Much of my blog writing has focused on my neighbor kids as I observe their day-to-day play. I recently moved and now have no neighbor kids to spy on. In fact, one of their moms texted me to ask what I was going to write about now that I couldn’t watch the children from my kitchen window. Turns out there are other ways to acquire blog material!
Recently, I was shopping in a local department store. While in the dressing room trying on some clothes, I overheard two ladies talking. It sounded like one was the director of a preschool. She was explaining how a new boy had started in their three-year-old class, but he had displayed some challenging behavior, such as running out of the room and being aggressive toward other children. She went on to describe how she had to call the parents and tell them he “wasn’t ready for preschool” and that he wouldn’t be allowed to come anymore. Finally, she told her shopping companion, that although the classroom teachers were very experienced, she just didn’t feel they could handle him while attending to the others in the group.
While I was already disheartened from trying on twenty bathing suits that did not make me look as slim as I would like to be, I was even more depressed after hearing the director’s story. It was all I could do not to chime in on the conversation and ask, “How will he be ready for preschool if he never gets to go? Don’t you know that his behaviors are communicating something? Haven’t you ever wanted to run away from a new, unfamiliar situation? He’s only three—what were you expecting?”
Fortunately, unlike this three-year-old, I have some self-regulation skills and refrained from butting in but realized it might be worth writing about. It reminded me of the idea of misbehavior vs. mistaken behavior. I learned about this from a colleague who had read the book, The Power of Guidance by Dr. Dan Gartrell. Dr. Gartrell explains that when children demonstrate challenging behavior (like aggression toward others or running away), it should be seen as mistaken behavior. The children are making a mistake with their undesirable behavior because they lack life experience (i.e. three years old means the child has only been in this world for thirty-six months), their brain has not finished developing, and they do not yet have the tools to solve problems or properly communicate their feelings.
If I had been at the preschool and not in a dressing room, I might have mentioned this theory to the director. I was an early childhood classroom teacher for many years before this way of thinking was presented to me. I was quick to blame the child for unwelcome behavior or label him or her as “naughty”. Later in my career, I realized that a huge part of my job as many children’s first teacher is to help them learn how to handle new or difficult situations such as the first day of preschool or making friends. Helping children articulate and express feelings in socially appropriate ways is part of almost every state’s early childhood learning standards. If we as teachers do not take the time to teach children these skills in a school setting, who is going to do it? Parents can do some of the legwork but being in a classroom with a large group of peers is a much different situation than being an only child or with a couple of siblings at home.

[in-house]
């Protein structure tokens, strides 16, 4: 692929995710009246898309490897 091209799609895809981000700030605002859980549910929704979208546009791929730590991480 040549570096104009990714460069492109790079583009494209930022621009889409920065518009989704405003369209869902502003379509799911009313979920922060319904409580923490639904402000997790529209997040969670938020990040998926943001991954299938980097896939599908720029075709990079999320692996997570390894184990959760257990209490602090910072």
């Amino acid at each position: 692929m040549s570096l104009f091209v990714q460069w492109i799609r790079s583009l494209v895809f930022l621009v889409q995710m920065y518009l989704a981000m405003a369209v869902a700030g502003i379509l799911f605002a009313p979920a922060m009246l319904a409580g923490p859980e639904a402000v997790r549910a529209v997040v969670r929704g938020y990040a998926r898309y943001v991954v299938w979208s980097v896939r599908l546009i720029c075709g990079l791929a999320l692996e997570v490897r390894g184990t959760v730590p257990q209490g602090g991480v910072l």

The whole situation is a lot like something I learned in a training I once attended. The presenter gave the example of two children fighting over a toy. Most teachers’ reaction would be to take the toy away and probably put the toy up high or out of sight, saying something like, “If you can’t share the toy, then we’ll just need to put it away.” The presenter went on to ask, “If the toy is in the closet, when will the children learn how to share it?” That struck home for me because at one point in my career that is exactly what I would’ve done. She helped me realize I wasn’t doing my students any favors by putting the toy away. Rather, I was missing a teachable moment. What a perfect opportunity to do some conflict resolution or have the children problem solve about how to share the toy.
So, while I successfully found a swimsuit to purchase, I was not able to help a misunderstood three-year-old get back into preschool. The best I could do to remedy the situation was to write this blog article in the hopes that others in the field of early childhood education could learn something from this story. This is a perfect example of the need for social and emotional learning that is so much at the forefront of education conversations today. Let’s not miss the opportunities to teach those skills when they are right in front of us.
Jennifer’s education background is diverse. She taught PreK–6
for 22 years, served on district and regional instructional committees. She holds Texas
Teaching Certificates in Elementary Self Contained, Early Childhood, & Bilingual/ESL, plus
Minnesota Elementary Education. Jennifer has served for 7 years as a professional learning
specialist, and is in demand as a presenter to regional, state, and local conferences.
Read more by Jennifer Fernandez–>